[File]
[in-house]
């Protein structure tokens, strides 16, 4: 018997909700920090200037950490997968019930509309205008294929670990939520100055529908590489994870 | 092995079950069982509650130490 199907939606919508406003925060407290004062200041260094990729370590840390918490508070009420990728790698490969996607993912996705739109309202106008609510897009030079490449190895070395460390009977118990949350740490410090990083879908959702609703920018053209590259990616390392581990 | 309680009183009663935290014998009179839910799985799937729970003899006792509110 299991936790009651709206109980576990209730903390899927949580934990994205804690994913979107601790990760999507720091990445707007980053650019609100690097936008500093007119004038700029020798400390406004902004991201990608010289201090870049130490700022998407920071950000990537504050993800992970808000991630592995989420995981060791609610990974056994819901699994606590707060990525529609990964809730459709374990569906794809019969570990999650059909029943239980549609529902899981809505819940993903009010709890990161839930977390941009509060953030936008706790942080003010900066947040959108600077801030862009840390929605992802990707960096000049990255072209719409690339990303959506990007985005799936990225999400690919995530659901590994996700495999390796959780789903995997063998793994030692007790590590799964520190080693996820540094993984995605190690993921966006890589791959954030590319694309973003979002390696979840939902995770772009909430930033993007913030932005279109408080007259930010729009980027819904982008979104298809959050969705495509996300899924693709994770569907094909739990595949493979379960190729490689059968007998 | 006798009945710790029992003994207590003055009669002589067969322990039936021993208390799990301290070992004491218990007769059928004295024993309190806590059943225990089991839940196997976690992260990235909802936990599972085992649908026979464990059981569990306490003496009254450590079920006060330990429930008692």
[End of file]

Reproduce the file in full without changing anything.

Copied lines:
[in-house]
């Protein structure tokens, strides 16, 4: 018997909700920090200037950490997968019930509309205008294929670990939520100055529908590489994870 | 092995079950069982509650130490 199907939606919508406003925060407290004062200041260094990729370590840390918490508070009420990728790698490969996607993912996705739109309202106008609510897009030079490449190895070395460390009977118990949350740490410090990083879908959702609703920018053209590259990616390392581990 | 309680009183009663935290014998009179839910799985799937729970003899006792509110 299991936790009651709206109980576990209730903390899927949580934990994205804690994913979107601790990760999507720091990445707007980053650019609100690097936008500093007119004038700029020798400390406004902004991201990608010289201090870049130490700022998407920071950000990537504050993800992970808000991630592995989420995981060791609610990974056994819901699994606590707060990525529609990964809730459709374990569906794809019969570990999650059909029943239980549609529902899981809505819940993903009010709890990161839930977390941009509060953030936008706790942080003010900066947040959108600077801030862009840390929605992802990707960096000049990255072209719409690339990303959506990007985005799936990225999400690919995530659901590994996700495999390796959780789903995997063998793994030692007790590590799964520190080693996820540094993984995605190690993921966006890589791959954030590319694309973003979002390696979840939902995770772009909430930033993007913030932005279109408080007259930010729009980027819904982008979104298809959050969705495509996300899924693709994770569907094909739990595949493979379960190729490689059968007998 | 006798009945710790029992003994207590003055009669002589067969322990039936021993208390799990301290070992004491218990007769059928004295024993309190806590059943225990089991839940196997976690992260990235909802936990599972085992649908026979464990059981569990306490003496009254450590079920006060330990429930008692």